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Journal of Cellular Biochemistry

Productive infection of Piscirickettsia salmonis in macrophages and monocyte-like cells from rainbow trout, a possible survival strategy

Authors

  • Verónica Rojas,

    1. Laboratorio de Genética e Inmunología Molecular, Instituto de Biología, Pontificia Universidad Católica de Valparaíso, Valparaíso, Chile
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  • Norbel Galanti,

    Corresponding author
    1. Programa de Biología Celular y Molecular, Facultad de Medicina, Instituto de Ciencias Biomédicas, Universidad de Chile, Santiago, Chile
    • Programa de Biología Celular y Molecular, Facultad de Medicina, Instituto de Ciencias Biomédicas, Universidad de Chile, Independencia 1027, Casilla 70061, Correo 7, Santiago, Chile.
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  • Niels C. Bols,

    1. Department of Biology, University of Waterloo, Waterloo, Ontario, Canada
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  • Sergio H. Marshall

    1. Laboratorio de Genética e Inmunología Molecular, Instituto de Biología, Pontificia Universidad Católica de Valparaíso, Valparaíso, Chile
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Abstract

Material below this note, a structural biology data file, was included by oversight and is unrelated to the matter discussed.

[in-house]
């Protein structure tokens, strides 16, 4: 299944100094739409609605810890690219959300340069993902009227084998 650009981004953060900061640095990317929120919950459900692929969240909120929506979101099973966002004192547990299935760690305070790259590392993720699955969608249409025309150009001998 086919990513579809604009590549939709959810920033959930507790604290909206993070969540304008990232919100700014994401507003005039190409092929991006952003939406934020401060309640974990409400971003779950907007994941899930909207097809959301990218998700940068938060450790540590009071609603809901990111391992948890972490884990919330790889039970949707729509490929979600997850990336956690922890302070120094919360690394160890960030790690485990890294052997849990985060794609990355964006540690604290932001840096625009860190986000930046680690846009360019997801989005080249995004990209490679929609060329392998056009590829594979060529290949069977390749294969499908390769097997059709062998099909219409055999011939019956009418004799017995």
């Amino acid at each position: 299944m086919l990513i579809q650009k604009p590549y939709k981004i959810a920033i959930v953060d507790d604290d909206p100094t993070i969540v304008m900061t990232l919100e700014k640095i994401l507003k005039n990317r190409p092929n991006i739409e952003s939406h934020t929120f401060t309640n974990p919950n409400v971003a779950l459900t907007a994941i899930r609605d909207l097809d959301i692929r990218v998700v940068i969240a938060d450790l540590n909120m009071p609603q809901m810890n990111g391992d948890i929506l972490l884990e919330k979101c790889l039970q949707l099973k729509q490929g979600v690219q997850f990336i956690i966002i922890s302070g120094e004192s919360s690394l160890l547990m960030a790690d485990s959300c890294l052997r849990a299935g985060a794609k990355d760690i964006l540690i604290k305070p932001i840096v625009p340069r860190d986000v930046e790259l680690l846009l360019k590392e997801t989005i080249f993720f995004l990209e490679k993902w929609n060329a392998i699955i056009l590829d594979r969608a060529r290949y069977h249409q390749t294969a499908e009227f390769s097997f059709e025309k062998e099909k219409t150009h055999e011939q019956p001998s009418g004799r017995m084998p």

Piscirickettsia salmonis is the etiologic agent of the salmonid rickettsial septicemia (SRS), an endemic disease which causes significant losses in salmon production. This intracellular bacterium is normally cultured in salmonid epithelial cell lines inducing characteristic cytopathic effects (CPEs). In this study we demonstrate that P. salmonis is able to infect, survive, replicate, and propagate in the macrophages/monocytes cell line RTS11 derived from rainbow trout spleen, without inducing the characteristic CPEs and the host cells showing the same expression levels as non-infected control cell. On the other hand, bacteria were capable of expressing specific proteins within infected cells. Infected macrophages cease proliferation and a fraction of them detached from the plate, transform to non-adhesive, monocyte-like cells with proliferative activity. Productive infection of P. salmonis into salmonid macrophage/monocyte cells in culture provides an excellent model for the study of host–pathogen interactions, almost unknown in the case of P. salmonis. Our results suggest that the infection of cells from the salmonid innate immune system without inducing an important cell death response should lead to the persistence of the bacteria and consequently their dissemination to other tissues, favoring the evasion of the first line of defense against pathogens. J. Cell. Biochem. 108: 631–637, 2009. © 2009 Wiley-Liss, Inc.

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